When my twin nephews Luca and Nico were little boys, they loved Matbucha. At Friday night dinners, they would chime together “Maman, can we have Moroccan ketchup?”
It was so cute and so heartwarming at the same time.
Throughout the years, I would make Matbucha the traditional way. The way that my mother and our good friend Sharona Shabtay make it. It was unquestionably delicious, but so much work. The traditional Matbucha recipe calls for parboiling and peeling pounds of fresh tomatoes. So much work discouraged me from making Matbucha, so I would leave it for my mother to make.
Then last year, I saw a video of Danielle Renov, a popular Instagram influencer @peaslovencarrots.com and best-selling author of the cookbook Peas Love & Carrots, making Salade Cuite. Instead of using fresh tomatoes, Renov uses canned tomatoes. This revelation rocked my world. I started experimenting and combined parts of her method with my mother’s recipe. Now, I make Matbucha every other week, freezing a batch for the following week and the leftovers are perfect for Sunday morning Shakshuka. I start cooking in the morning and let it simmer all day. The tomatoes are dark red and the peppers are smoky. The flavor is intensely rich, sweet and flavorful with just enough fire.
A Star of the Maghreb kitchen, Matbucha, a dish of cooked tomatoes, roasted peppers, garlic and chili peppers, literally means cooked in Arabic. Also known as Salade Cuite, (“cooked salad” in French), Matbucha is part of the meze table, the Middle Eastern appetizer course. Brought to Israel by North African immigrants from Morocco, Tunisia, Algeria and Libya, Matbucha is almost as popular as chummus, served at many restaurants and on supermarket shelves.
Make a batch of healthy, antioxidant-rich Matbucha for Pesach. It’s delicious on its own or on matzo and it also makes a wonderful base for Shakshuka, tagines and fish dishes.
We are certain that you’ll love this “Moroccan Ketchup”!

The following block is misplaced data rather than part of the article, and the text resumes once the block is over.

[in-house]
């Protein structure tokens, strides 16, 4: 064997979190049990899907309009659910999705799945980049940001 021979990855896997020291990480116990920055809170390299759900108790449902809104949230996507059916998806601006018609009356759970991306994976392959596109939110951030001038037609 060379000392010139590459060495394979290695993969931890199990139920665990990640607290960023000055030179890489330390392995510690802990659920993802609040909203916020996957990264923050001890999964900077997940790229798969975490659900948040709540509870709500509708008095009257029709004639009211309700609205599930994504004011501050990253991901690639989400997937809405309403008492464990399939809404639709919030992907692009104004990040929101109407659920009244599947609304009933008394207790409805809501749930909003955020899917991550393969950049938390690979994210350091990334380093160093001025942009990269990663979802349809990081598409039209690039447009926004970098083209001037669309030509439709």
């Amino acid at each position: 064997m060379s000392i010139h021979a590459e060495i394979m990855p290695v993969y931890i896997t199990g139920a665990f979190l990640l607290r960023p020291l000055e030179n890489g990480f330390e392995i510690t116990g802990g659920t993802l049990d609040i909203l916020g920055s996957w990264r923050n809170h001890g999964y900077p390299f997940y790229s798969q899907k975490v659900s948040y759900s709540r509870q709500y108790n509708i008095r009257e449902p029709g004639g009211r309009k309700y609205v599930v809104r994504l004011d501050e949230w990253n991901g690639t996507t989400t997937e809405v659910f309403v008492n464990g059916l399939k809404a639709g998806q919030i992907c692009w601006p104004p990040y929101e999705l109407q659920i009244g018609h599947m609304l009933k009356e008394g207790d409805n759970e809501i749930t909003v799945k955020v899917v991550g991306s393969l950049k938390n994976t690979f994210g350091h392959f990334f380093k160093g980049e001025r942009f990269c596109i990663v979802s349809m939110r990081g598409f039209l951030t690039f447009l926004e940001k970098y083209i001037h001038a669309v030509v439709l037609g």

Rachel’s Matbucha Recipe
¼ cup olive oil
10 large cloves of garlic, peeled and chopped
4 28 oz cans of whole peeled San Marzano tomatoes
4 large red bell peppers
1 large green bell pepper
2 spicy green peppers or 1 small can of fire roasted green diced chiles or 2 teaspoons red chili flakes.
1 teaspoon salt
1 teaspoon paprika
Roast the red, green and chili peppers, in the oven or on the barbecue.
Seed the peppers and peel off the charred skin. (A simple method is to immediately place the roasted peppers into a paper bag and let them steam for 20 minutes, causing the skins to fall away easily. Leave more seeds if you prefer a spicier matbucha or add more chili peppers to your pot.) Chop the peppers into long strips and set aside.
Heat oil in a heavy pot over low heat, then add chopped garlic.
Drain the canned tomatoes, setting the liquid aside.
Cut the tomatoes into large chunks and add to the pot and bring to a simmer over medium heat.
When the mixture starts to bubble, cover the pot and reduce heat to low.
Keep stirring the tomatoes every 30 minutes, adding some of the reserved tomato juice if the tomatoes become too dry.
After cooking the tomatoes for 4-5 hours, the mixture will be quite thick.
Add the roasted peppers, salt and paprika and simmer for another 30 minutes.